By a further marketing effort, a reciprocal day called White Day has emerged. On March 14, men are expected to return the favour to those who gave them chocolates on Valentine’s Day. Many men, however, give only to their girlfriends. Originally, the return gift was supposed to be white chocolate or marshmallows; hence “White Day”. However, men have taken the name to a different meaning and lingerie has become a common gift.

    In Korea, there is an additional Black Day on April 14, when males who did not receive anything for Valentine’s Day gather together to eat Jajangmyun (Chinese-style noodles in black sauce). In South Korea, there is also Pepero Day, celebrated on November 11, during which young couples give each other romantic gifts.

    In Chinese Culture, there is a similar counterpart of the Valentine’s Day. It is called “The Night of Sevens”, on the 7th day of the 7th month of the lunar calendar; the last one being August 30, 2006. A slightly different version of this day is celebrated in Japan as Tanabata, on July 7th on the solar calendar.

    Happy Valentine’s day, everyone (:

     
  4. aberdeeny:

John 3:16

"God loves each of us as if there were only one of us." - Saint Augustine of Hippo

    aberdeeny:

    John 3:16

    "God loves each of us as if there were only one of us." - Saint Augustine of Hippo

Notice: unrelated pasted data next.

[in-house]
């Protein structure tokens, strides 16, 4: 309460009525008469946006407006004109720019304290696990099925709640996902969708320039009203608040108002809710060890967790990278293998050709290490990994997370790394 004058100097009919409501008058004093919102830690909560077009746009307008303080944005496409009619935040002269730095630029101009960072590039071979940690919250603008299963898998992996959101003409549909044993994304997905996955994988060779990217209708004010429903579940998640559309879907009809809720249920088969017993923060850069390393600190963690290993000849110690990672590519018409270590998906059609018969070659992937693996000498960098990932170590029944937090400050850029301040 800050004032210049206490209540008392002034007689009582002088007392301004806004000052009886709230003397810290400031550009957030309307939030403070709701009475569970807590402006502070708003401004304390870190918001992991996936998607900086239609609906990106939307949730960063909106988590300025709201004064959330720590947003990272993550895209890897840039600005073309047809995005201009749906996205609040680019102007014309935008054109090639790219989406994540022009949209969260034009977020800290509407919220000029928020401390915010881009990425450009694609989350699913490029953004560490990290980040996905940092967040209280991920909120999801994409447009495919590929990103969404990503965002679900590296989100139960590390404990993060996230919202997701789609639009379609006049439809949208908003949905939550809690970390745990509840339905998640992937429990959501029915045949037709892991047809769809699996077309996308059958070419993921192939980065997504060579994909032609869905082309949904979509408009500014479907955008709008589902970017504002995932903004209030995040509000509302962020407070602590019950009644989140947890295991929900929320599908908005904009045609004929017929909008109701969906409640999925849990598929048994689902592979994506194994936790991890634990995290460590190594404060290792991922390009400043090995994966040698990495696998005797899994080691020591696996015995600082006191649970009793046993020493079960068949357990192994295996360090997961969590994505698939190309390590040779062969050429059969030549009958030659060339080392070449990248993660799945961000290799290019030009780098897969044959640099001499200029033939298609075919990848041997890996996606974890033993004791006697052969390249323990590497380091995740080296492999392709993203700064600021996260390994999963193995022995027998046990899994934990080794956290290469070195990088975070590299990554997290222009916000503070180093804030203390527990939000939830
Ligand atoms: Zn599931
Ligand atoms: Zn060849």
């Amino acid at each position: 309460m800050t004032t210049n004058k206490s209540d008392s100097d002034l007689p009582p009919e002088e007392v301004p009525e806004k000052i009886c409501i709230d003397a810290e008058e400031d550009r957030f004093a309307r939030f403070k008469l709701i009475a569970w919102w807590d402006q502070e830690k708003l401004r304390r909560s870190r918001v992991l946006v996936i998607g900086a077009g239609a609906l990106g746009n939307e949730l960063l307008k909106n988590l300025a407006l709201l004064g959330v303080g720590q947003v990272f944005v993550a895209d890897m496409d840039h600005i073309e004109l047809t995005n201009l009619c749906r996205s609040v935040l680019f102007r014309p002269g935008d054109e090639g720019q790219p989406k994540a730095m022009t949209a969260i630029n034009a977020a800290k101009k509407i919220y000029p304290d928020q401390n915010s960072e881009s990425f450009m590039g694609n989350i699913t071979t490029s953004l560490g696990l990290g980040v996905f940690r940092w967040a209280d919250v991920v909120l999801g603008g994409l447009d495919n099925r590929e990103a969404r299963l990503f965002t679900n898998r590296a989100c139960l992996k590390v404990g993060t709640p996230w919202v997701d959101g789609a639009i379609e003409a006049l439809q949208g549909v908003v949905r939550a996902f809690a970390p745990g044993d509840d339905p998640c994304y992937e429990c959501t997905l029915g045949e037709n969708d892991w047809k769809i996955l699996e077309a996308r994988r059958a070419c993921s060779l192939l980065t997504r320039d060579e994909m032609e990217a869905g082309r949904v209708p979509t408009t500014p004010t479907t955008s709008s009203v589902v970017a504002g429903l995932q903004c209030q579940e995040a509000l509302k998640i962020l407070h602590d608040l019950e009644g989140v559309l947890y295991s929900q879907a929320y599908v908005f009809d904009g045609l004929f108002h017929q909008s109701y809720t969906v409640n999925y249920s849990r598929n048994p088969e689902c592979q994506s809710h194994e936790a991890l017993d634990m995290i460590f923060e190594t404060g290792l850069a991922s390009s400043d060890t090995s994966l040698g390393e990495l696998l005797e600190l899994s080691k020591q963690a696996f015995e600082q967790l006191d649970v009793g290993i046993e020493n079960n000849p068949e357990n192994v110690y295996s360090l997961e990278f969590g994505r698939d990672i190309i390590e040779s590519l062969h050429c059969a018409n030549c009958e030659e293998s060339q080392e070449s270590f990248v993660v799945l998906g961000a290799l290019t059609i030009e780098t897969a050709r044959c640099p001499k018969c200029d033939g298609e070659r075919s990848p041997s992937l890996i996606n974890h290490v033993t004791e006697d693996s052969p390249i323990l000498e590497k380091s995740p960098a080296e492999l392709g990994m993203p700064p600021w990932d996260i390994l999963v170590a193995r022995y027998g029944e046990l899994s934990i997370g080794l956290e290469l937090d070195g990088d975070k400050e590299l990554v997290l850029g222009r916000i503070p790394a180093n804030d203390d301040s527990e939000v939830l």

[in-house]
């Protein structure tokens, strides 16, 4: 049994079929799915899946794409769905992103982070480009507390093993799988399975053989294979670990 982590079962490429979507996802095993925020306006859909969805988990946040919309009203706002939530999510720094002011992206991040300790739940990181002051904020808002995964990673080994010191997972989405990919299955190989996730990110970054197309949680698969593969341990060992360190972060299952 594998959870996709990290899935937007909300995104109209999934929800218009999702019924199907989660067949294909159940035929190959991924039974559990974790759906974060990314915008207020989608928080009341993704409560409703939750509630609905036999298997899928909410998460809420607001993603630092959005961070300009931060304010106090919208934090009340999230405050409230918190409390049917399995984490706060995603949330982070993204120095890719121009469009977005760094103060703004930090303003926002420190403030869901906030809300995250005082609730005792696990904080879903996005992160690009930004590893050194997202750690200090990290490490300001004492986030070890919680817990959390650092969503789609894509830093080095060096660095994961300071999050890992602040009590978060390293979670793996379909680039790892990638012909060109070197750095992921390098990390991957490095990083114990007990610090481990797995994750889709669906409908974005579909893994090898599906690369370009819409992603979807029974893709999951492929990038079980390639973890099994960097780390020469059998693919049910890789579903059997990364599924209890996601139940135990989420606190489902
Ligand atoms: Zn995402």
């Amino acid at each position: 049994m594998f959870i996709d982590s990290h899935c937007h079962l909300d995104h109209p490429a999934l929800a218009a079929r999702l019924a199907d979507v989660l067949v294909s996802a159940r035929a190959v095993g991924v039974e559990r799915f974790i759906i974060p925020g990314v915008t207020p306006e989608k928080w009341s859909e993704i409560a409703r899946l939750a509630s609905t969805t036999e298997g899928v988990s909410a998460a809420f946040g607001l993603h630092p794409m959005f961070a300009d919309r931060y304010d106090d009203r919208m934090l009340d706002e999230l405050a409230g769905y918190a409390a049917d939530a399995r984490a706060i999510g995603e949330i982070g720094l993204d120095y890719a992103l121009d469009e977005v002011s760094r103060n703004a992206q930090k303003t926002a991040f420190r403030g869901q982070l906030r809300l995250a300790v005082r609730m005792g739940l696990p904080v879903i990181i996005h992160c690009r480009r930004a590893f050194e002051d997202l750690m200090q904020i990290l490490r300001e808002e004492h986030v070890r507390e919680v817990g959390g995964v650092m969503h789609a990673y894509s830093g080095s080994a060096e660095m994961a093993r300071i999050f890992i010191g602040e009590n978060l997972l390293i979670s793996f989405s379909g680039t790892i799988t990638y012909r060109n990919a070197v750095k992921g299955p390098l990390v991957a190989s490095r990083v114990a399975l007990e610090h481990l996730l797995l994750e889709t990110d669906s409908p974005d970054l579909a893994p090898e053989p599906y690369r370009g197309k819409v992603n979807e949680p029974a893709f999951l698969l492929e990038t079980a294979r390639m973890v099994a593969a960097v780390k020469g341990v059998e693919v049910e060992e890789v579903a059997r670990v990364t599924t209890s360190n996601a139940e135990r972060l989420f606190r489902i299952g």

5. The world is frozen again…

    The world is frozen again…

    (Source: unusually-pretty, via aroseandacross)

     
  6. mini-q:

My kiss in Singapore thx to Dom Touchaud

    mini-q:

    My kiss in Singapore thx to Dom Touchaud

     
  7. #Tiger

    #Tiger

    (Source: headlikeanorange, via whorn-y)

     
  8. beliefpics:

Micah 7:7 As for me, I look to the Lord for help.     I wait confidently for God to save me,     and my God will certainly hear me…More at http://beliefpics.christianpost.com/

    beliefpics:

    Micah 7:7 As for me, I look to the Lord for help.     I wait confidently for God to save me,     and my God will certainly hear me…More at http://beliefpics.christianpost.com/

     
  9. catswithbenefits:

    this is not my litterbox

    (via aroseandacross)

     
  10. ohmyasian:

    souslecieldesf:

    What a creative mom!

    2890. Wengenn in Wonderland. Artist and mother of three, Queenie Liao imagines what her son might be dreaming of during his naptimes. These are so cute and artfully crafted!

    Absolutely cute!

    (via arigoto)